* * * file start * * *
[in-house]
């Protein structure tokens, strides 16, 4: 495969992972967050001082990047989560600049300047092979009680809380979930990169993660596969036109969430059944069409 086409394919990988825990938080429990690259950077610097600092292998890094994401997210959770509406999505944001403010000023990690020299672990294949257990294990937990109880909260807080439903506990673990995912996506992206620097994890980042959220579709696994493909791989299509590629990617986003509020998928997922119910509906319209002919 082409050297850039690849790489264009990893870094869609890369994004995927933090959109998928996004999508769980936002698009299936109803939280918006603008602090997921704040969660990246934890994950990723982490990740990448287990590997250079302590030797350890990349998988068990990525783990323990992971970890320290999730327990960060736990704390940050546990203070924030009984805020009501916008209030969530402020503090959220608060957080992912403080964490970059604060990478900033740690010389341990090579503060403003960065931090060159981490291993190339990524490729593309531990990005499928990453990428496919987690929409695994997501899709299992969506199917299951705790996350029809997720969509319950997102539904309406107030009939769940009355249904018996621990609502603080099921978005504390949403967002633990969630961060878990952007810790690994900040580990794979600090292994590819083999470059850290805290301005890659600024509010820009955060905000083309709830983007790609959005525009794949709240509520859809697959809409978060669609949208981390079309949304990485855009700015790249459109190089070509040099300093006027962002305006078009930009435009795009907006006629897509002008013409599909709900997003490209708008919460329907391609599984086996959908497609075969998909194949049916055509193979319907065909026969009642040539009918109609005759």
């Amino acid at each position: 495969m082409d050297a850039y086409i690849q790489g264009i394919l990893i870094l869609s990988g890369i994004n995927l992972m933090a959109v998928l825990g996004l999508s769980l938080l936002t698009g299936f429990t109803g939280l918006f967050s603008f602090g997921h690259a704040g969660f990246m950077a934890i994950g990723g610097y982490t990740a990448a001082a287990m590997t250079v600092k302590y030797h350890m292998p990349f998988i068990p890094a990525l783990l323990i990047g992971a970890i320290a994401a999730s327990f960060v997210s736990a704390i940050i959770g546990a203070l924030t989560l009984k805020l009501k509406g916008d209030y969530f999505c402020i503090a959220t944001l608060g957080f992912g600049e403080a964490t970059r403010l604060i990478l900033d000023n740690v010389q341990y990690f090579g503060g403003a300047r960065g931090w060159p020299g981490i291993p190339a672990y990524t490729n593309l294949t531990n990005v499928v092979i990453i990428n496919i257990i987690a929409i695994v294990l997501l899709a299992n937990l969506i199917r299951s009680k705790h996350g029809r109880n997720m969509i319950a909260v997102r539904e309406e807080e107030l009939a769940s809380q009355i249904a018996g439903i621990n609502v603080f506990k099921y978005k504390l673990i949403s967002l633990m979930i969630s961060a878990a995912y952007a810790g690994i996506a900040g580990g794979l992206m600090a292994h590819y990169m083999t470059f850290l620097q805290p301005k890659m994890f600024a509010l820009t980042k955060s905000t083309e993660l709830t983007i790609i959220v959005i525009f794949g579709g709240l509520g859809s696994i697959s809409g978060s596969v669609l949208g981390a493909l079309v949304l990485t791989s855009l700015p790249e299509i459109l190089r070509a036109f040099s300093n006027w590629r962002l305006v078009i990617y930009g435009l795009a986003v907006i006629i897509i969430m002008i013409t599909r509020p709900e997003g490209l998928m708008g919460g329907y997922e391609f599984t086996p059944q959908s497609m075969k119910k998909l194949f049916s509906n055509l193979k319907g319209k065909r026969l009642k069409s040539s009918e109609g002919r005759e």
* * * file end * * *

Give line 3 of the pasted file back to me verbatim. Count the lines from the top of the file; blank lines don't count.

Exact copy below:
């Amino acid at each position: 495969m082409d050297a850039y086409i690849q790489g264009i394919l990893i870094l869609s990988g890369i994004n995927l992972m933090a959109v998928l825990g996004l999508s769980l938080l936002t698009g299936f429990t109803g939280l918006f967050s603008f602090g997921h690259a704040g969660f990246m950077a934890i994950g990723g610097y982490t990740a990448a001082a287990m590997t250079v600092k302590y030797h350890m292998p990349f998988i068990p890094a990525l783990l323990i990047g992971a970890i320290a994401a999730s327990f960060v997210s736990a704390i940050i959770g546990a203070l924030t989560l009984k805020l009501k509406g916008d209030y969530f999505c402020i503090a959220t944001l608060g957080f992912g600049e403080a964490t970059r403010l604060i990478l900033d000023n740690v010389q341990y990690f090579g503060g403003a300047r960065g931090w060159p020299g981490i291993p190339a672990y990524t490729n593309l294949t531990n990005v499928v092979i990453i990428n496919i257990i987690a929409i695994v294990l997501l899709a299992n937990l969506i199917r299951s009680k705790h996350g029809r109880n997720m969509i319950a909260v997102r539904e309406e807080e107030l009939a769940s809380q009355i249904a018996g439903i621990n609502v603080f506990k099921y978005k504390l673990i949403s967002l633990m979930i969630s961060a878990a995912y952007a810790g690994i996506a900040g580990g794979l992206m600090a292994h590819y990169m083999t470059f850290l620097q805290p301005k890659m994890f600024a509010l820009t980042k955060s905000t083309e993660l709830t983007i790609i959220v959005i525009f794949g579709g709240l509520g859809s696994i697959s809409g978060s596969v669609l949208g981390a493909l079309v949304l990485t791989s855009l700015p790249e299509i459109l190089r070509a036109f040099s300093n006027w590629r962002l305006v078009i990617y930009g435009l795009a986003v907006i006629i897509i969430m002008i013409t599909r509020p709900e997003g490209l998928m708008g919460g329907y997922e391609f599984t086996p059944q959908s497609m075969k119910k998909l194949f049916s509906n055509l193979k319907g319209k065909r026969l009642k069409s040539s009918e109609g002919r005759e």